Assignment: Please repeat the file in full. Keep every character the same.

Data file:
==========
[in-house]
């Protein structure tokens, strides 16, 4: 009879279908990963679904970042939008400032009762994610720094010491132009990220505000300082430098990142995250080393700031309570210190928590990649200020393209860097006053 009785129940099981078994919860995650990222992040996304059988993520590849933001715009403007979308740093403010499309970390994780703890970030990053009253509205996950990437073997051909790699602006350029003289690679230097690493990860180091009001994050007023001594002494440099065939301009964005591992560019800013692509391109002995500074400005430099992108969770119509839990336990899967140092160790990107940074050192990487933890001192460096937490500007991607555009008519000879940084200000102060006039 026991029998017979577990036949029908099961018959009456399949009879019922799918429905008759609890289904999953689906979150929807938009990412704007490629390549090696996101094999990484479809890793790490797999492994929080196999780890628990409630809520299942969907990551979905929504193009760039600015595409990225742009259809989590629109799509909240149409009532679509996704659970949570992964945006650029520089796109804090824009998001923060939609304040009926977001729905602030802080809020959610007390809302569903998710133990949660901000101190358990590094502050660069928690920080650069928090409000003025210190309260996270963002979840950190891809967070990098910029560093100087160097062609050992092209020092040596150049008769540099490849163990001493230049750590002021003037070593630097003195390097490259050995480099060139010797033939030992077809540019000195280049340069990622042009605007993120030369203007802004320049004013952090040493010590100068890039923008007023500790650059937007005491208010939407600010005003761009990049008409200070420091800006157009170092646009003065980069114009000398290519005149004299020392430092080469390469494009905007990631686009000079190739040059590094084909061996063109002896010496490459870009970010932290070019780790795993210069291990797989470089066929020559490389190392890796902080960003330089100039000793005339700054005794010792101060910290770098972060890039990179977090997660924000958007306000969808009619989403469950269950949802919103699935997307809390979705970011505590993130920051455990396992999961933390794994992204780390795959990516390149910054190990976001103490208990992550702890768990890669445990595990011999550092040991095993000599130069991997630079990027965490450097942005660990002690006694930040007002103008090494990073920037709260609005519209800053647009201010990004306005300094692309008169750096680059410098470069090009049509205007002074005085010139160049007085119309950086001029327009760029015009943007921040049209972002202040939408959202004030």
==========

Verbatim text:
[in-house]
């Protein structure tokens, strides 16, 4: 009879279908990963679904970042939008400032009762994610720094010491132009990220505000300082430098990142995250080393700031309570210190928590990649200020393209860097006053 009785129940099981078994919860995650990222992040996304059988993520590849933001715009403007979308740093403010499309970390994780703890970030990053009253509205996950990437073997051909790699602006350029003289690679230097690493990860180091009001994050007023001594002494440099065939301009964005591992560019800013692509391109002995500074400005430099992108969770119509839990336990899967140092160790990107940074050192990487933890001192460096937490500007991607555009008519000879940084200000102060006039 026991029998017979577990036949029908099961018959009456399949009879019922799918429905008759609890289904999953689906979150929807938009990412704007490629390549090696996101094999990484479809890793790490797999492994929080196999780890628990409630809520299942969907990551979905929504193009760039600015595409990225742009259809989590629109799509909240149409009532679509996704659970949570992964945006650029520089796109804090824009998001923060939609304040009926977001729905602030802080809020959610007390809302569903998710133990949660901000101190358990590094502050660069928690920080650069928090409000003025210190309260996270963002979840950190891809967070990098910029560093100087160097062609050992092209020092040596150049008769540099490849163990001493230049750590002021003037070593630097003195390097490259050995480099060139010797033939030992077809540019000195280049340069990622042009605007993120030369203007802004320049004013952090040493010590100068890039923008007023500790650059937007005491208010939407600010005003761009990049008409200070420091800006157009170092646009003065980069114009000398290519005149004299020392430092080469390469494009905007990631686009000079190739040059590094084909061996063109002896010496490459870009970010932290070019780790795993210069291990797989470089066929020559490389190392890796902080960003330089100039000793005339700054005794010792101060910290770098972060890039990179977090997660924000958007306000969808009619989403469950269950949802919103699935997307809390979705970011505590993130920051455990396992999961933390794994992204780390795959990516390149910054190990976001103490208990992550702890768990890669445990595990011999550092040991095993000599130069991997630079990027965490450097942005660990002690006694930040007002103008090494990073920037709260609005519209800053647009201010990004306005300094692309008169750096680059410098470069090009049509205007002074005085010139160049007085119309950086001029327009760029015009943007921040049209972002202040939408959202004030």